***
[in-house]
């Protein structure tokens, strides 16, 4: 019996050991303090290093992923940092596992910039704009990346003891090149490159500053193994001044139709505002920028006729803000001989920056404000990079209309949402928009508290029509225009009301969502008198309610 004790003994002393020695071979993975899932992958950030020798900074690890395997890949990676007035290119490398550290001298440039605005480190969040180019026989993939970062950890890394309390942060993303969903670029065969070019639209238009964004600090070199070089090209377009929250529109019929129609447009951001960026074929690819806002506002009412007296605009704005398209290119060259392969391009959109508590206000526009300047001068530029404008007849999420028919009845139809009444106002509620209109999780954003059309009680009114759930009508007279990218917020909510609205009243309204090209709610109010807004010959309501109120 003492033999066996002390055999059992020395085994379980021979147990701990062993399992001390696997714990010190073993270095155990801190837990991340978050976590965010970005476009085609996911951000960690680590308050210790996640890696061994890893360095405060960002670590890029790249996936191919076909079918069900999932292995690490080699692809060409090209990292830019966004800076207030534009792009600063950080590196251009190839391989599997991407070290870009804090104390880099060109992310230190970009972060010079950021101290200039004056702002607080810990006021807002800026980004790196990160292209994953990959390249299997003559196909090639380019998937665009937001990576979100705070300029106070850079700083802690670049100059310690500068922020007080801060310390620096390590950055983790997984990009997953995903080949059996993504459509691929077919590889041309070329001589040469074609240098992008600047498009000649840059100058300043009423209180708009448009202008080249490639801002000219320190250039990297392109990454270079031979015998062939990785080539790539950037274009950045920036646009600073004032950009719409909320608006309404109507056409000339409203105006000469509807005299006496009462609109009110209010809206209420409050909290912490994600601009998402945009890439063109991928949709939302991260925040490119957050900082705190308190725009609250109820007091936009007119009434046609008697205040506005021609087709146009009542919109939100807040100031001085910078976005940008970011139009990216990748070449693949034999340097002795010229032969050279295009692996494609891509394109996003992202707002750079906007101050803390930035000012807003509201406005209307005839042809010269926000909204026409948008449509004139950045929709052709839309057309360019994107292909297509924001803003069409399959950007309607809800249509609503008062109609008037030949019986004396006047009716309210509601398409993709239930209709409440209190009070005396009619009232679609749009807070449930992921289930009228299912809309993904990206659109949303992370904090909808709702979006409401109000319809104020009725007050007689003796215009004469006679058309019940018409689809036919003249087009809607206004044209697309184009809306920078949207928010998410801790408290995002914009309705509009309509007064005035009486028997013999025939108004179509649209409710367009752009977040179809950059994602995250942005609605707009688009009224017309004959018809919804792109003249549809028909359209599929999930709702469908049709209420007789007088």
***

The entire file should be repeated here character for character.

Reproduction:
[in-house]
């Protein structure tokens, strides 16, 4: 019996050991303090290093992923940092596992910039704009990346003891090149490159500053193994001044139709505002920028006729803000001989920056404000990079209309949402928009508290029509225009009301969502008198309610 004790003994002393020695071979993975899932992958950030020798900074690890395997890949990676007035290119490398550290001298440039605005480190969040180019026989993939970062950890890394309390942060993303969903670029065969070019639209238009964004600090070199070089090209377009929250529109019929129609447009951001960026074929690819806002506002009412007296605009704005398209290119060259392969391009959109508590206000526009300047001068530029404008007849999420028919009845139809009444106002509620209109999780954003059309009680009114759930009508007279990218917020909510609205009243309204090209709610109010807004010959309501109120 003492033999066996002390055999059992020395085994379980021979147990701990062993399992001390696997714990010190073993270095155990801190837990991340978050976590965010970005476009085609996911951000960690680590308050210790996640890696061994890893360095405060960002670590890029790249996936191919076909079918069900999932292995690490080699692809060409090209990292830019966004800076207030534009792009600063950080590196251009190839391989599997991407070290870009804090104390880099060109992310230190970009972060010079950021101290200039004056702002607080810990006021807002800026980004790196990160292209994953990959390249299997003559196909090639380019998937665009937001990576979100705070300029106070850079700083802690670049100059310690500068922020007080801060310390620096390590950055983790997984990009997953995903080949059996993504459509691929077919590889041309070329001589040469074609240098992008600047498009000649840059100058300043009423209180708009448009202008080249490639801002000219320190250039990297392109990454270079031979015998062939990785080539790539950037274009950045920036646009600073004032950009719409909320608006309404109507056409000339409203105006000469509807005299006496009462609109009110209010809206209420409050909290912490994600601009998402945009890439063109991928949709939302991260925040490119957050900082705190308190725009609250109820007091936009007119009434046609008697205040506005021609087709146009009542919109939100807040100031001085910078976005940008970011139009990216990748070449693949034999340097002795010229032969050279295009692996494609891509394109996003992202707002750079906007101050803390930035000012807003509201406005209307005839042809010269926000909204026409948008449509004139950045929709052709839309057309360019994107292909297509924001803003069409399959950007309607809800249509609503008062109609008037030949019986004396006047009716309210509601398409993709239930209709409440209190009070005396009619009232679609749009807070449930992921289930009228299912809309993904990206659109949303992370904090909808709702979006409401109000319809104020009725007050007689003796215009004469006679058309019940018409689809036919003249087009809607206004044209697309184009809306920078949207928010998410801790408290995002914009309705509009309509007064005035009486028997013999025939108004179509649209409710367009752009977040179809950059994602995250942005609605707009688009009224017309004959018809919804792109003249549809028909359209599929999930709702469908049709209420007789007088």